"The amazing thing is that every atom in your body came from a star that exploded. And, the atoms in your left hand probably came from a different star than your right hand. It really is the most poetic thing I know about physics: You are all stardust. You couldn't be here if stars hadn't exploded, because the elements —the carbon, nitrogen, oxygen, iron, all the things that matter for evolution— weren't created at the beginning of time. They were created in the nuclear furnaces of stars, and the only way they could get into your body is if those stars were kind enough to explode.
So, forget Jesus. The stars died so that you could be here today."
“It would be an exaggeration to say I’m not afraid of death, but I’m not afraid of what comes after, because I’m not a believer.”
“What I want to happen to religion in the future is this: I want it to be like bowling. It's a hobby, something some people will enjoy, that has some virtues to it, that will have its own institutions and its traditions and its own television programming, and that families will enjoy together. It's not something I want to ban or that should affect hiring and firing decisions, or that interferes with public policy. It will be perfectly harmless as long as we don't elect our politicians on the basis of their bowling score, or go to war with people who play nine-pin instead of ten-pin, or use folklore about backspin to make decrees about how biology works.”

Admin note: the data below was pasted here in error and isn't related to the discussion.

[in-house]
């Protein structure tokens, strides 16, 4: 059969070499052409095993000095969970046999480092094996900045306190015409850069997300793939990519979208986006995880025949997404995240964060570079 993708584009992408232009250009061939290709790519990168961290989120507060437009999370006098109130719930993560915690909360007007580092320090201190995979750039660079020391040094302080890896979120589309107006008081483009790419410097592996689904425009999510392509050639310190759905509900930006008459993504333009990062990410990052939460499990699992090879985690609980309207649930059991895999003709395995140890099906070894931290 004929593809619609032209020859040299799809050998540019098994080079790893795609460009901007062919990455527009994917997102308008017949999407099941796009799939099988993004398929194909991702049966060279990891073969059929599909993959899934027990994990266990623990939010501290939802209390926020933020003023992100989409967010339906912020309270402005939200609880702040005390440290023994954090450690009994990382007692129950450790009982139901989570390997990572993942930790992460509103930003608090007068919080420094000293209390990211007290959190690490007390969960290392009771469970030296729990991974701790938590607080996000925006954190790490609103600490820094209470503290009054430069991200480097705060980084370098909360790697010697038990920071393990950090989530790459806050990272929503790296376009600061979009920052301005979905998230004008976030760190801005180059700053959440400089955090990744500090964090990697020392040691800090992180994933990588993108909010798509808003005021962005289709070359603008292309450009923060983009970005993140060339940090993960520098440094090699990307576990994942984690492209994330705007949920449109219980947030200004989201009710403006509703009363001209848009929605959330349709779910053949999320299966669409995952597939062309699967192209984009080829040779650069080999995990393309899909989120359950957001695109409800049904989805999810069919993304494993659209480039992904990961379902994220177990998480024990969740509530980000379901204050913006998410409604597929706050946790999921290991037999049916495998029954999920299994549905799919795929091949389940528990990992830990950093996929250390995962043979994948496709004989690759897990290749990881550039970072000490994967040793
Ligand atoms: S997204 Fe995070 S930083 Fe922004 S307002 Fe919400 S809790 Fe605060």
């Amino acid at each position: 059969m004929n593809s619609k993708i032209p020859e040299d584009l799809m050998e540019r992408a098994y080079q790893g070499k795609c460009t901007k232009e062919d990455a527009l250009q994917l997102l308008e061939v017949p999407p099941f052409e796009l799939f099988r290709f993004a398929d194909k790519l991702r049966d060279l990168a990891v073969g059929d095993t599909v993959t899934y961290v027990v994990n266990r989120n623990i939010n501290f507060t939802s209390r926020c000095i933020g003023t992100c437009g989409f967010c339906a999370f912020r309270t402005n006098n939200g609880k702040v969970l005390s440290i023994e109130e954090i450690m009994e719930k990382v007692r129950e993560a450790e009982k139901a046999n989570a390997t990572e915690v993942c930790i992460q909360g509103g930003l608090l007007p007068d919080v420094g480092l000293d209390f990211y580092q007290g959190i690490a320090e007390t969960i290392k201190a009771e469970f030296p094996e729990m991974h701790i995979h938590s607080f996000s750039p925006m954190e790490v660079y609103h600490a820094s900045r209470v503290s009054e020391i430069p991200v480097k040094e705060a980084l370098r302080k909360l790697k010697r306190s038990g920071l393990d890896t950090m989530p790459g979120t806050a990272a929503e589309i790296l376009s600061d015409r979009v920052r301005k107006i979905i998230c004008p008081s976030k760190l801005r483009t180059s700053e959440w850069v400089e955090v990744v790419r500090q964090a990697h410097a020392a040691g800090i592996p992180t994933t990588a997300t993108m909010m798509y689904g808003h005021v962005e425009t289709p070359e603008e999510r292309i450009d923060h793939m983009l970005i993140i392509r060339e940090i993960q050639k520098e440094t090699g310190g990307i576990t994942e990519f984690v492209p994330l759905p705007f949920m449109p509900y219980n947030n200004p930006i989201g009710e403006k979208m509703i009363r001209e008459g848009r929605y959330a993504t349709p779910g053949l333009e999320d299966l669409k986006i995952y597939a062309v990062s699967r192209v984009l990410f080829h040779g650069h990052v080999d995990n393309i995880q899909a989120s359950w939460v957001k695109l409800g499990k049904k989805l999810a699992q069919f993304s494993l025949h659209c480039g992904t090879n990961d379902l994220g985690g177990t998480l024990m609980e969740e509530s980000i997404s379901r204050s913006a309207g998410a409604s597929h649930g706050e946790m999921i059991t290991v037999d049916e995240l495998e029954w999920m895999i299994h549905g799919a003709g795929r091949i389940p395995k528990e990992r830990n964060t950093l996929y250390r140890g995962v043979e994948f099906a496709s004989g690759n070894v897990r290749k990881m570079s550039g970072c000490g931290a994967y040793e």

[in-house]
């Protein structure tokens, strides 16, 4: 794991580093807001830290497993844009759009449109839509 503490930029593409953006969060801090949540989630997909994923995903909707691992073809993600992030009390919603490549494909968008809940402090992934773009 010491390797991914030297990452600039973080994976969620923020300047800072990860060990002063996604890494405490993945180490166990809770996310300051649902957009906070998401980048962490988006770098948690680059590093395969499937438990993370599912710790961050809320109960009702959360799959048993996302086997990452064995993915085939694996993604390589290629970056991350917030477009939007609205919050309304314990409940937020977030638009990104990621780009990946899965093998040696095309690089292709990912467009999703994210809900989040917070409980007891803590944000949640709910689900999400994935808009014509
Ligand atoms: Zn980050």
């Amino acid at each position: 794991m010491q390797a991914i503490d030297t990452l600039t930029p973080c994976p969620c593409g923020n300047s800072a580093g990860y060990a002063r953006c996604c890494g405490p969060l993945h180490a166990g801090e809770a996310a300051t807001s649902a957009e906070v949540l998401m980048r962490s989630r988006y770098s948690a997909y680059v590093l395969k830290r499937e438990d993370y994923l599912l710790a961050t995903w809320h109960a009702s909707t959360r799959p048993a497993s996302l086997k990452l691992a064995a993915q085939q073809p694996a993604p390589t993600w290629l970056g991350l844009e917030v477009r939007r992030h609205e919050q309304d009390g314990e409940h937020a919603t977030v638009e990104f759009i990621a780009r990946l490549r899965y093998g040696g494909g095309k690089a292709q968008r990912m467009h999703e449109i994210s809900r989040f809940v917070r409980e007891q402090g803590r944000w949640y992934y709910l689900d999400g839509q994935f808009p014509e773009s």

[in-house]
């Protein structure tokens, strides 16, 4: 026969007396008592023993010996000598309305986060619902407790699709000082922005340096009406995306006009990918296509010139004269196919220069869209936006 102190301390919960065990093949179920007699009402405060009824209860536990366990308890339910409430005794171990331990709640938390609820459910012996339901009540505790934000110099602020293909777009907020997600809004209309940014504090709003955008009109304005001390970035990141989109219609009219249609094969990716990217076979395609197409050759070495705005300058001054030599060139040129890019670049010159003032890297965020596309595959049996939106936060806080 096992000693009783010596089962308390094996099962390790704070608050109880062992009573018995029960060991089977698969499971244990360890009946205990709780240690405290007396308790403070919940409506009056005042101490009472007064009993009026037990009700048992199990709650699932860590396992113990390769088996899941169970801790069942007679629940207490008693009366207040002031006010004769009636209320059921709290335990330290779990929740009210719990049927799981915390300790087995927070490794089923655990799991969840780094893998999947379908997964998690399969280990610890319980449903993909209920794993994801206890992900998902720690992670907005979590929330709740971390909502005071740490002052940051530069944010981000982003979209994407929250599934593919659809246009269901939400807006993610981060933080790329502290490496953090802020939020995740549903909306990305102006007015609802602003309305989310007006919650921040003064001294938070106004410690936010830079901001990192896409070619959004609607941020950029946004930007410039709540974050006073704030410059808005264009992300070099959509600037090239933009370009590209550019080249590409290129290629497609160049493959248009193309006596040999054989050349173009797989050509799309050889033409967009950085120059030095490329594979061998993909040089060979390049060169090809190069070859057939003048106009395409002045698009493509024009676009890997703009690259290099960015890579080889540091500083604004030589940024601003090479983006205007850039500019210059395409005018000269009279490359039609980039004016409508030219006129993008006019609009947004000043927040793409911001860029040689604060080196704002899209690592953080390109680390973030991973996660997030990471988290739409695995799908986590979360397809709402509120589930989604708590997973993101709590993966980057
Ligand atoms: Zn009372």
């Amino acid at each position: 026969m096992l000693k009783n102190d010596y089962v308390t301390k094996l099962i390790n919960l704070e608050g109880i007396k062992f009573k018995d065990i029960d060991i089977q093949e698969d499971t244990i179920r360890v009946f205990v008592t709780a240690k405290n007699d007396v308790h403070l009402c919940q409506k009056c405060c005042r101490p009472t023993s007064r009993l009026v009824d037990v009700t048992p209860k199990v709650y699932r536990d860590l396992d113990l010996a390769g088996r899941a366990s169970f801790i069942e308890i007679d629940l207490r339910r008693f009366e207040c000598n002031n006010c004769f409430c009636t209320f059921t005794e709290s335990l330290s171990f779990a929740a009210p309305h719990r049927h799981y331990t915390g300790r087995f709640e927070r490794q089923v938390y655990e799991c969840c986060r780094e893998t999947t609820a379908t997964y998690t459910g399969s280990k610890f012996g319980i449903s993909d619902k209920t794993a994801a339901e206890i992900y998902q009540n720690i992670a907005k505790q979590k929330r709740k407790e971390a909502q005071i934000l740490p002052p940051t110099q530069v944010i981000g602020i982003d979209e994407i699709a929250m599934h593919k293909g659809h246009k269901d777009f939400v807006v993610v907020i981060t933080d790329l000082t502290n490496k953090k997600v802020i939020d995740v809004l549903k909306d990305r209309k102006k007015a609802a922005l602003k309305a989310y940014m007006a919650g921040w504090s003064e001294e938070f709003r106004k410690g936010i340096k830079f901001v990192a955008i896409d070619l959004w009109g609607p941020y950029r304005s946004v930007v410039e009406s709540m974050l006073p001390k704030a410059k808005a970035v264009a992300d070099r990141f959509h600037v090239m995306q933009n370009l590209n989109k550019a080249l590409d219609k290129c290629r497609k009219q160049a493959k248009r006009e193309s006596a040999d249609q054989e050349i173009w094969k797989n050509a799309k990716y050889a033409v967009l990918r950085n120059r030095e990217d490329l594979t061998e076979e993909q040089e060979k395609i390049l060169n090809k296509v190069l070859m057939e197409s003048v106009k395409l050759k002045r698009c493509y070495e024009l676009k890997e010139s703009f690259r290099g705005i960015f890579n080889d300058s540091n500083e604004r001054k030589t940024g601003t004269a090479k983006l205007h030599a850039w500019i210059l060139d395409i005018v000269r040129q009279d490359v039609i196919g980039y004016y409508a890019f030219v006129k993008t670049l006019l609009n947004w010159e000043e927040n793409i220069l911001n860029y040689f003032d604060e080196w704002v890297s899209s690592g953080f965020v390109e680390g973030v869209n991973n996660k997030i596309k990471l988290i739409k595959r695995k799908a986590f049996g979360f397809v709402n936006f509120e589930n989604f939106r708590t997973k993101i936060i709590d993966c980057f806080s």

Gardner “was an activist atheist, a proselytizing atheist. He thought that not saying you were an atheist hurt the cause of reality.”
“Man knows at last that he is alone in the universe's unfeeling immensity, out of which he emerged only by chance. His destiny is nowhere spelled out, nor is his duty. The kingdom above or the darkness below; it is for him to choose.”
“As the years went on I gradually transmogrified from being an evolutionary biologist to an evolutionary biologist atheist and now I'm more of an atheist than an evolutionary biologist. I realized that creationism, the opposition to evolution, is the least of our worries that religion promulgates, compared to someone throwing acid in the face of a schoolgirl in Afghanistan.”
List: How interested are you in debating the other side of the argument with all those God-type folks?